Meanwhile, in another piece on class, The Working Classes Don't Want To Be Hard-Working Families, Selina Todd writes,
"Sit my extended family around a table and you'd have white- and blue-collar workers, the sick, the old, people in council housing, and families with two cars and a nice house but large debts to pay for them. This is replicated all over Britain. There is no static "underclass" and neither is there a robust middle class: instead, there are a lot of people who have to work for a living and, because of that fact, choose to identify as working class."This a world I recognise. It's hard for left-wing commentators to admit this, because it's much harder to get to grips with than a binary world of gin-swilling middle classes versus the pasty-munching working people, but we're pretty much mixed in. The one massive flaw in Grayson Perry's truly excellent 2012 series on social class and aesthetic taste (do watch it if you didn't) is the tremendous leap between the working and supposedly middle class folk he spoke to - a gap which could be represented by years of education, multiples of annual income, several degrees latitude and in fact, most of the UK's population.
And you know the thing that makes this stuff even harder? We're mixed in but not at all blended. Class still exists and it still matters. There is rising wealth inequality. The possibility of home-ownership is more or less hereditary now. We're being governed by toffs who were born into wealth and use their positions as public servants to generate more for themselves and their friends.
That's why Tom Whyman wants to call middle class culture fascist and takes aim at the unmissable target of nostalgic twee. I get class hatred. I was part of the Assisted Places Scheme. Being a precocious child who asked such questions, my mother informed me we were, "Lower-middle-class, fallen on hard times."
The mothers at school intimidated mine, so I observed their vulgarities. In those days, posh women wore Alice bands ("Grown women, wearing Alice bands!" my teenage self would sneer). They had handbags with thick gold-coloured chain instead of a strap. They often wore necklaces, generally pearls, outside their blouse collars or polo-necks - jewellery outside their clothing, for crying out loud! They wore a lot of make-up, some of them had had cosmetic surgery and they drove the first family-friendly 4x4s, the ridicule of which was clear to me, years before anyone called them Chelsea Tractors. These women seemed like characterless china dolls next to my wild-haired Mum, who dressed sensibly and practically and cycled everywhere.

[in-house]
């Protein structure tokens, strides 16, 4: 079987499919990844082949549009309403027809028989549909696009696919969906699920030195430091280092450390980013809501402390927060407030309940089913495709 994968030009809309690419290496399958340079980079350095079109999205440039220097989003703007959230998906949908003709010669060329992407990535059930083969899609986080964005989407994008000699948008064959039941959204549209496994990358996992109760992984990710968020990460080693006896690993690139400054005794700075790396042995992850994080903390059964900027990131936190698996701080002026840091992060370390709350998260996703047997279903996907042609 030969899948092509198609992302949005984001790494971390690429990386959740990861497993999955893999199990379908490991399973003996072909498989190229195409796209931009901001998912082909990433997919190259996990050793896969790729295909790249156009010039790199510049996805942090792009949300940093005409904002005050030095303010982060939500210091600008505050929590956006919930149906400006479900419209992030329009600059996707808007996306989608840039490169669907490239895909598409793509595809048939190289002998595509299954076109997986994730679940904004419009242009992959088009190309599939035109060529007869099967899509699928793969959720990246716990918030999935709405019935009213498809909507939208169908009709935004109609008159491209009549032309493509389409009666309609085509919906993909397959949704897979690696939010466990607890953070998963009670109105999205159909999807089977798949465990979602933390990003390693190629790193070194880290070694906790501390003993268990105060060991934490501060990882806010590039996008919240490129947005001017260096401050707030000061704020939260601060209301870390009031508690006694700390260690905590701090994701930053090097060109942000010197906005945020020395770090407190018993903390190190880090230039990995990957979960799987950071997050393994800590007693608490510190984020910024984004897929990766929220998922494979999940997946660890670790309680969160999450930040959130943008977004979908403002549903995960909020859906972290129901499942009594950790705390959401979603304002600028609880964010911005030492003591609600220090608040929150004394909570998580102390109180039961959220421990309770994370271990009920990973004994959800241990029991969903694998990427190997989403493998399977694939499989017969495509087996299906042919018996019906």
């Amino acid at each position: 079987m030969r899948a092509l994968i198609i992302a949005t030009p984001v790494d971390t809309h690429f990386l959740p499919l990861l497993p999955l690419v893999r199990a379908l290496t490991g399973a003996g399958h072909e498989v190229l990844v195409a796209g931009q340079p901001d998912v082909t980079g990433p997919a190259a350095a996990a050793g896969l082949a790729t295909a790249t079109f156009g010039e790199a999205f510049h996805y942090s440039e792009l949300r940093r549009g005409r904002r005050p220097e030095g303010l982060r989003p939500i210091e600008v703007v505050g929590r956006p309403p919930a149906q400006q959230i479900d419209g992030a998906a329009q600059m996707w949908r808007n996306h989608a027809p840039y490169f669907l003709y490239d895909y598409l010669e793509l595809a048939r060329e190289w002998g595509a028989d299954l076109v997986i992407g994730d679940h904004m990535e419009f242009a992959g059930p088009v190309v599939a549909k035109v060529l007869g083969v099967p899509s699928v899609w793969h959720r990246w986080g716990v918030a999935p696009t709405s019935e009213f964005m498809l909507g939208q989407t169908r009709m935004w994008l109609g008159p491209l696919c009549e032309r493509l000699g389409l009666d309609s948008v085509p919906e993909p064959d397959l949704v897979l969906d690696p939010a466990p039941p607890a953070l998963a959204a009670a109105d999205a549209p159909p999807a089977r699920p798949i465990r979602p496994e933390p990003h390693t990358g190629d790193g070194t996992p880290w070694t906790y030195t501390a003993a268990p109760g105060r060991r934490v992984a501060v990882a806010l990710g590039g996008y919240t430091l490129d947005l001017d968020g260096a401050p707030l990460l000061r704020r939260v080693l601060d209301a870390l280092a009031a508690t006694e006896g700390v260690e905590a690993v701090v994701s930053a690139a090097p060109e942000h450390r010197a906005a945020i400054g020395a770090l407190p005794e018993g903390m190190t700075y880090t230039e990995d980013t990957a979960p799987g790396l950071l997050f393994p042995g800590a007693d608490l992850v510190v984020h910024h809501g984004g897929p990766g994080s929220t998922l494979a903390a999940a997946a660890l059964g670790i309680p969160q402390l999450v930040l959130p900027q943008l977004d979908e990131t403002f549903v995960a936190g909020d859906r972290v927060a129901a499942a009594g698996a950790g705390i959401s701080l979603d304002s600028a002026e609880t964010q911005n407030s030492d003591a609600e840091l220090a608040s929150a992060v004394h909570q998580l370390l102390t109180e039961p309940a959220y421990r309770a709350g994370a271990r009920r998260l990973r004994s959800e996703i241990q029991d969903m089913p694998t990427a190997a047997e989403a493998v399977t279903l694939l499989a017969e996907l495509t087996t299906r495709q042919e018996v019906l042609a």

Whyman isn't moving far beyond my teenage self as he sneers at modern middle-class hipster aesthetics. I don't entirely object to the sneering (although I do play ukulele). The tea parties, Liberty prints and shelfies of middle-class culture are routinely privileged as clever and tasteful, while the clubs, leopard prints and magazine racks of working people are not. The Guardian publishes dazzlingly sycophantic pieces like this about a very wealthy young woman using her wealth to get wealthier like that's somehow a worthy and interesting creative exercise.
I really enjoy The Great British Sewing Bee, The Great British Bake Off and BBC Three's Hair, which was barely spoken about but applied exactly the same format to amateur hairdressing (three challenges over two days each episode, the second day dedicated to something fancy). I like this format - I like to see ordinary folk showing off what they can do. I'd like to see a woodwork version next, please.
Despite the identical format, Hair was punctuated with random pop music and presented by Steve Jones, a sort of Welsh Father Dougal who asked what a quiff was, despite having a rather impressive example directly above his frowning forehead. Hair was not the subject of newspaper review, speculation about who deserved to win or any declaration that hair-dressing was the new black. Sewing and baking are fairly classless activities (although wealthier folk often have more time to muck about with more expensive materials, without needing a practical purpose or special occasion), but apparently, hairdressing - at least as skillful, creative and useful as baking or sewing - just can't be packaged as gentle and genteel.